NEW YORK – Stocks are higher as hopes grow that the European Union will help Greece with its growing debt burden.
Investors are shrugging off a steep drop in wholesale inventories. The Commerce Department says Tuesday that businesses cut wholesale inventories 0.8 percent in December. Economists expected a gain of 1 percent.
Concern about rising debt loads have pounded stocks for weeks and on Monday pushed the Dow Jones industrials to close below 10,000 for the first time in three months.
The Dow Jones industrial average is up 143 at 10,051. The Standard & Poor's 500 index is up 13 at 1,070, while the Nasdaq composite index is up 24 at 2,150.
THIS IS A BREAKING NEWS UPDATE. Check back soon for further information. AP's earlier story is below.
NEW YORK (AP) — Stocks surged Tuesday morning as hopes grow the European Union will help Greece with its growing debt burden.
The Dow Jones industrial average climbed back above 10,000 after closing below that threshold Monday for the first time in three months.
European markets rose in afternoon trading.
Stocks have been tumbling in recent weeks on concerns that debt problems in Greece, Portugal and Spain will spread to larger countries and upend a global economic recovery.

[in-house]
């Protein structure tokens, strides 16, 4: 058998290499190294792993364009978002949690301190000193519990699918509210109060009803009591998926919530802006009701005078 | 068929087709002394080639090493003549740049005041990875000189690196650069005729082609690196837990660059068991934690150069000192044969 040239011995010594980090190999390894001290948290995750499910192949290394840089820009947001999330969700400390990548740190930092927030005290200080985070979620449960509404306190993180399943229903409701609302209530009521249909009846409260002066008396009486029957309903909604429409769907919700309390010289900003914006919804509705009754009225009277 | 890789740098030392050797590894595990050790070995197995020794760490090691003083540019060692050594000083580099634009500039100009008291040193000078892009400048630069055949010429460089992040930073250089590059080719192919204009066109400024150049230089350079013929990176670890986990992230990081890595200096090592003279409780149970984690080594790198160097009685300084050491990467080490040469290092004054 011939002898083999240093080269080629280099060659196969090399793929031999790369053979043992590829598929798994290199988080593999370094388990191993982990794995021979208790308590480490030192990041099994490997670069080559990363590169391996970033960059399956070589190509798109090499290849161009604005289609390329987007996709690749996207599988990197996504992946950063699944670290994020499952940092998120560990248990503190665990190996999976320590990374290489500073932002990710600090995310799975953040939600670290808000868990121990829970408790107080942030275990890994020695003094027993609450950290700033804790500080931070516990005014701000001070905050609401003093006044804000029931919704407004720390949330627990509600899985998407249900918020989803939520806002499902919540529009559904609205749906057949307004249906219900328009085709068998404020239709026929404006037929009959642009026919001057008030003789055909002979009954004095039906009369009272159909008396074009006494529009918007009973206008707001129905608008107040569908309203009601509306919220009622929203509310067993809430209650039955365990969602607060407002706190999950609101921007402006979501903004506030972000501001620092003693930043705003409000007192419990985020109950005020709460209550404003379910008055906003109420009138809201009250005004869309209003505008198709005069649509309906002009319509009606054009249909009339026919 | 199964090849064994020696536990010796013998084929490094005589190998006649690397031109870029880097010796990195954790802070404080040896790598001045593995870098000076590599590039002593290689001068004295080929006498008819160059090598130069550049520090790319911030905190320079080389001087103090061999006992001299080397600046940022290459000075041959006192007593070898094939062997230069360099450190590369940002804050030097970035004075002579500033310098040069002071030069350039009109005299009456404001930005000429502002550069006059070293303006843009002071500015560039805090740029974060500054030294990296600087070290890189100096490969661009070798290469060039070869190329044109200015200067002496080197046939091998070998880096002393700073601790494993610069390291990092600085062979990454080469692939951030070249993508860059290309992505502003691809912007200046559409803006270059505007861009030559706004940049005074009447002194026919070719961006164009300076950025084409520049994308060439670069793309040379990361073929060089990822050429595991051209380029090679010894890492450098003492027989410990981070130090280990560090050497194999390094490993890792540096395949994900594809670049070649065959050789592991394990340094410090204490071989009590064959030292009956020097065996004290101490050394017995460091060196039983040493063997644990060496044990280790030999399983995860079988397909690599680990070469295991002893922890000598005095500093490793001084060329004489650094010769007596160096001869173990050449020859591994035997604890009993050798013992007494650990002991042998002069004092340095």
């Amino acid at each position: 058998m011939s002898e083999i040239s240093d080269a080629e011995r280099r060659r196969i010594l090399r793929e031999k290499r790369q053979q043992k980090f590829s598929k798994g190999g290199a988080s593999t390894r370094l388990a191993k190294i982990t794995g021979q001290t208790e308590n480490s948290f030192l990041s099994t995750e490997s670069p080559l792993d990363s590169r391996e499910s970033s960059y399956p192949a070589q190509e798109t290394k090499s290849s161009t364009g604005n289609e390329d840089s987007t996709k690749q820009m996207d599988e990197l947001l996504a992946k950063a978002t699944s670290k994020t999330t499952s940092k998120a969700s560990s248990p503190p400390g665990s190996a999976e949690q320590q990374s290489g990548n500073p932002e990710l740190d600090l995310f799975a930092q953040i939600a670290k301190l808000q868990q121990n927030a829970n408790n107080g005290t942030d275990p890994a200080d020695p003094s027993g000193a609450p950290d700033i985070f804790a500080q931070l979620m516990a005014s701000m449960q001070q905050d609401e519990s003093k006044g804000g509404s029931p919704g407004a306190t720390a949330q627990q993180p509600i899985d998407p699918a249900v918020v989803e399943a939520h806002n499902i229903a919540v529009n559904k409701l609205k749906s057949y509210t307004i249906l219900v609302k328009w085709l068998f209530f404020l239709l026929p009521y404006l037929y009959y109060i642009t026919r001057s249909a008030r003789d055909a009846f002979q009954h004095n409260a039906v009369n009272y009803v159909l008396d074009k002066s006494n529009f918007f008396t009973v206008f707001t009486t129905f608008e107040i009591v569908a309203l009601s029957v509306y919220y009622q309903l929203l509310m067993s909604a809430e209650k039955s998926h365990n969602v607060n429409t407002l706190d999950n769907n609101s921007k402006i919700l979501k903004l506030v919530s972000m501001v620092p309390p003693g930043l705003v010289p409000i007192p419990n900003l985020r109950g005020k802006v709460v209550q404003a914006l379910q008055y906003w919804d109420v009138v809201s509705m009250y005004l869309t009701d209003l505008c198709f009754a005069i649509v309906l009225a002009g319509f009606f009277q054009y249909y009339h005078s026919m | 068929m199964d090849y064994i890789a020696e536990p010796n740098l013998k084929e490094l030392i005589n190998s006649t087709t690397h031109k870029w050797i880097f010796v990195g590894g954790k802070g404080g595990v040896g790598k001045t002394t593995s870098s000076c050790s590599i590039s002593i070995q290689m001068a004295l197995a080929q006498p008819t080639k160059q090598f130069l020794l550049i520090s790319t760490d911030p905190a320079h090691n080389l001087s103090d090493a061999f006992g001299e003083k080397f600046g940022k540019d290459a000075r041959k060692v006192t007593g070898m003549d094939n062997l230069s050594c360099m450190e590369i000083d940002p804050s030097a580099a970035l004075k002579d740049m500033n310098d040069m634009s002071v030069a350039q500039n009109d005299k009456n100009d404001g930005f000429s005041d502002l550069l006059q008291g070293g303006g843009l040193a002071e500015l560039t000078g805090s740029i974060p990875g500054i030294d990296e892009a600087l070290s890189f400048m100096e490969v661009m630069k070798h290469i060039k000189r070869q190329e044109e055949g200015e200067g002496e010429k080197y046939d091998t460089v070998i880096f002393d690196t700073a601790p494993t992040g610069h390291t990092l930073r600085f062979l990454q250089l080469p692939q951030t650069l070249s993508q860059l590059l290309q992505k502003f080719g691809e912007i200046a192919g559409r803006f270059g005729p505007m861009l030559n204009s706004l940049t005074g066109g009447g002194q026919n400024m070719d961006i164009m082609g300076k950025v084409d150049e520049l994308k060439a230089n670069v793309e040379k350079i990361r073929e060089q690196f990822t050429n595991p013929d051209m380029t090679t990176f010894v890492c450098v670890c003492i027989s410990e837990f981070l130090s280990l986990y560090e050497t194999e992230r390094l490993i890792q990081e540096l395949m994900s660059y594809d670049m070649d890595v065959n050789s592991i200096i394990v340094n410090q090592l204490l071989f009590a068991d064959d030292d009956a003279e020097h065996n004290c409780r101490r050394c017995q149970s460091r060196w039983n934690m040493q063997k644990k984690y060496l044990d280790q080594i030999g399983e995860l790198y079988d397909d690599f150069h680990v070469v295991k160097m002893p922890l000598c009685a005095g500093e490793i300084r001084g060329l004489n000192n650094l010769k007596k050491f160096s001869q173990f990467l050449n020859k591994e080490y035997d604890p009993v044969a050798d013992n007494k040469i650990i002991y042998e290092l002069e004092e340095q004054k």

EU officials meet Thursday. It is expected they will address the debt problems.
Concerns over European debt problems are the latest worry for investors who have been selling stocks in recent weeks, putting a robust 10-month rally on hold. Stocks initially began to retreat as China said it would try to control its economy to avoid speculative bubbles and President Barack Obama announced plans to curb trading by large financial institutions.
In early morning trading, the Dow rose 122.21, or 1.2 percent, to 10,030.60. The Standard & Poor's 500 index rose 14.20, or 1.3 percent, to 1,070.94, while the Nasdaq composite index rose 27.37, or 1.3 percent, to 2,153.42.
In corporate earnings, Coca-Cola Co. reported fourth-quarter profit that matched analysts expectations. Its revenue topped forecasts as sales rose globally. Coca-Cola shares jumped $1.18, or 2.2 percent, to $53.83.
Investors looking for more evidence on the state of the economy will get a report on December business inventories and sales Tuesday. The Commerce Department is expected to say wholesale inventories and sales each rose by 0.5 percent in December, according to economists polled by Thomson Reuters.
It would mark the third straight monthly gain in inventories and eighth consecutive rise in sales. Wholesale inventories are goods held by distributors who generally buy from manufacturers and sell to retailers.
Companies replenishing inventories was the primary driver of economic growth during the fourth quarter, when the nation's gross domestic product rose at an annual pace of 5.7 percent. However, restocking inventories is not seen as a sustainable way to grow the economy.
Stocks have become more volatile in recent weeks as concerns grow about the strength and sustainability of a global economic recovery. The Dow, which fell almost 104 points Monday, has posted triple-digit moves in 10 of the last 16 trading days. The index has posted four consecutive Dow market has retreated 7.6 percent since hitting a 15-month high in the middle of January.